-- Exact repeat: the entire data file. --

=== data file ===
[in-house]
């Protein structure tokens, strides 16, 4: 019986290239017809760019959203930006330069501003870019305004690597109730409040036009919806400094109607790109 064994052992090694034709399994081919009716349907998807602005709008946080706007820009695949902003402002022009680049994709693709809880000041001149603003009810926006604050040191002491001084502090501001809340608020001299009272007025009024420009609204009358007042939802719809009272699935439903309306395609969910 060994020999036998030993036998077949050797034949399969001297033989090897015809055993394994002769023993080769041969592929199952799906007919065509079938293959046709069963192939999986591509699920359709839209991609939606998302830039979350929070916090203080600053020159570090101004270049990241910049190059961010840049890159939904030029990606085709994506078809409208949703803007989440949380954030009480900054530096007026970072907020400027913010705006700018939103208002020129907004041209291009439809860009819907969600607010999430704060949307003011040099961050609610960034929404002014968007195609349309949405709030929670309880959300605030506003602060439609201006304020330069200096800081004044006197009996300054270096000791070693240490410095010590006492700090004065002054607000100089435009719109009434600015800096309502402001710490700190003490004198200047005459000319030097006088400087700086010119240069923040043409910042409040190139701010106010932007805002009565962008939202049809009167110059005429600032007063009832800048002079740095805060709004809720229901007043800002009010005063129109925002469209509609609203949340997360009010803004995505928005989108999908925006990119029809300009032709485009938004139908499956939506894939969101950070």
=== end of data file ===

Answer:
[in-house]
């Protein structure tokens, strides 16, 4: 019986290239017809760019959203930006330069501003870019305004690597109730409040036009919806400094109607790109 064994052992090694034709399994081919009716349907998807602005709008946080706007820009695949902003402002022009680049994709693709809880000041001149603003009810926006604050040191002491001084502090501001809340608020001299009272007025009024420009609204009358007042939802719809009272699935439903309306395609969910 060994020999036998030993036998077949050797034949399969001297033989090897015809055993394994002769023993080769041969592929199952799906007919065509079938293959046709069963192939999986591509699920359709839209991609939606998302830039979350929070916090203080600053020159570090101004270049990241910049190059961010840049890159939904030029990606085709994506078809409208949703803007989440949380954030009480900054530096007026970072907020400027913010705006700018939103208002020129907004041209291009439809860009819907969600607010999430704060949307003011040099961050609610960034929404002014968007195609349309949405709030929670309880959300605030506003602060439609201006304020330069200096800081004044006197009996300054270096000791070693240490410095010590006492700090004065002054607000100089435009719109009434600015800096309502402001710490700190003490004198200047005459000319030097006088400087700086010119240069923040043409910042409040190139701010106010932007805002009565962008939202049809009167110059005429600032007063009832800048002079740095805060709004809720229901007043800002009010005063129109925002469209509609609203949340997360009010803004995505928005989108999908925006990119029809300009032709485009938004139908499956939506894939969101950070």